Cornea and Corneal Disease

The cornea is the clear external layer of the eye, through which you can see the coloured iris and the pupil.

The cornea is made of six different layers, including:

  • The epithelium (the outermost layer).
  • Basement membrane.
  • Bowman’s layer.
  • The stroma (the middle layer).
  • Descemet’s membrane.
  • The endothelium (the inner layer).

What does the cornea do?

The cornea is like a window and allows light to pass through to the retina, which is located at the reverse side of the eye. Light rays are refracted by the cornea, focused by the lens and then projected onto the retina, forming an image which is then transmitted to the brain. If the cornea is injured this will reduce the sum of light that passes through to the retina and cause the image transmitted to the brain to become blurred or distorted.

The cornea also has a protective role, and as the outermost layer of the eye it helps to protect the other parts of the eye from dust and harmful germs. The cornea also helps to protect the eyes from harmful UV light rays.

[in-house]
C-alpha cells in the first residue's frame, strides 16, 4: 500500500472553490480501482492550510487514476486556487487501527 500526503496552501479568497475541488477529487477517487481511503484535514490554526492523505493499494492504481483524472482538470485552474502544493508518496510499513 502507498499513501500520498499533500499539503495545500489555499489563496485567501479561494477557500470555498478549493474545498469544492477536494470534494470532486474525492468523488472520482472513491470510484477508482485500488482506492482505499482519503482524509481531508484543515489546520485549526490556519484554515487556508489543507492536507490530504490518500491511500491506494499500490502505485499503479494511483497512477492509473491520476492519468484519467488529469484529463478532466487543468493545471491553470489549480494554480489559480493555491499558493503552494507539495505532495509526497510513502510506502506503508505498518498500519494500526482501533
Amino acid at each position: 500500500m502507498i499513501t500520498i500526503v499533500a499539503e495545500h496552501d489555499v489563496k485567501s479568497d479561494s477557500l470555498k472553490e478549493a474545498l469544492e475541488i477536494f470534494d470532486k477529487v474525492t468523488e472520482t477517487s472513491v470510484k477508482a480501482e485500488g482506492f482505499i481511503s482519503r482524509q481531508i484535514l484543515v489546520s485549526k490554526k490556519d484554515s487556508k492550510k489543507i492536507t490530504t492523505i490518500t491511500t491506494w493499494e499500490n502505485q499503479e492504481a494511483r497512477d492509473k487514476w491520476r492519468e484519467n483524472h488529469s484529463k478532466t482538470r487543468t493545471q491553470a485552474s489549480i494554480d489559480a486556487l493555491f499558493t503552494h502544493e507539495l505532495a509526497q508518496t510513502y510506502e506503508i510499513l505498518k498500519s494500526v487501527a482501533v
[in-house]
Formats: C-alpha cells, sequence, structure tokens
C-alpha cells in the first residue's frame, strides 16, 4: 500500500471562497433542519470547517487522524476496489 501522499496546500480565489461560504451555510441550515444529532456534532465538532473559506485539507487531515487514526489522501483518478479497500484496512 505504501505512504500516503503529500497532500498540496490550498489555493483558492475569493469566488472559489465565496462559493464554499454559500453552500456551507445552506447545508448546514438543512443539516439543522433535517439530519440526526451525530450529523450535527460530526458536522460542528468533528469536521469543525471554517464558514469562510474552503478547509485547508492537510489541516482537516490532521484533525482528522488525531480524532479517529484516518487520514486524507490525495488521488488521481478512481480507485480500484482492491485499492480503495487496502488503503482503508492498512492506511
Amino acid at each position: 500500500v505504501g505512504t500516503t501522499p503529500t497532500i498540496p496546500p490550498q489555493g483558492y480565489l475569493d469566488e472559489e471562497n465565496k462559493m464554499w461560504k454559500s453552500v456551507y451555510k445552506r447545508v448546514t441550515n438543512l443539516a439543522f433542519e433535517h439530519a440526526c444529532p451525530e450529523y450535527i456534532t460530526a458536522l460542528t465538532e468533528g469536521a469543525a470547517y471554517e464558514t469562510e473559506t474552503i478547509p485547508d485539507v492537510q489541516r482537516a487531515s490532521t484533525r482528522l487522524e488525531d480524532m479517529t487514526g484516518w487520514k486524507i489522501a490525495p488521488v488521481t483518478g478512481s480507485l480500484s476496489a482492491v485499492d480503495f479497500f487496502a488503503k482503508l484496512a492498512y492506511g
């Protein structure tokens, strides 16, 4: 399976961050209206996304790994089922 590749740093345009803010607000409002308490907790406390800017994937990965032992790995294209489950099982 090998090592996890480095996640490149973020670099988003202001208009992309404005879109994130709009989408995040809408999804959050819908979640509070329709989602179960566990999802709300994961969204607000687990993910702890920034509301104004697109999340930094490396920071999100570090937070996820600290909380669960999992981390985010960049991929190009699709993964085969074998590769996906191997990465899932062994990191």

Injuries to the cornea

The cornea is tough and hard-wearing and it tends to respond to minor injuries fairly well. However, if the cornea is severely damaged it can be very painful and symptoms can be unpleasant. If the cornea is scratched, this can result in redness, swelling, blurred vision and tearing. The cornea can also become sensitive to light, which can increase pain.

Conditions and illnesses that affect the cornea

There are a number of illnesses and conditions which can affect the cornea. Here are a host of the most frequently seen conditions:


Allergies that influence the eyes are common and many people experience red, swollen and itchy eyes when they come into contact with an allergen. The most common allergy that triggers symptoms in the eyes is hay fever (an allergy to pollen and grass). Most allergies are mild and can be controlled effectively with antihistamine medication. However, it is also advisable to wear sunglasses to protect your eyes if you go out and avoid leaving windows open in the spring and summer months when the pollen count is high. Wearing contact lenses can also cause allergies so if you experience soreness, redness or itching, you should see an optometrist as soon as possible. They can change your contact lenses or recommend an alternative treatment.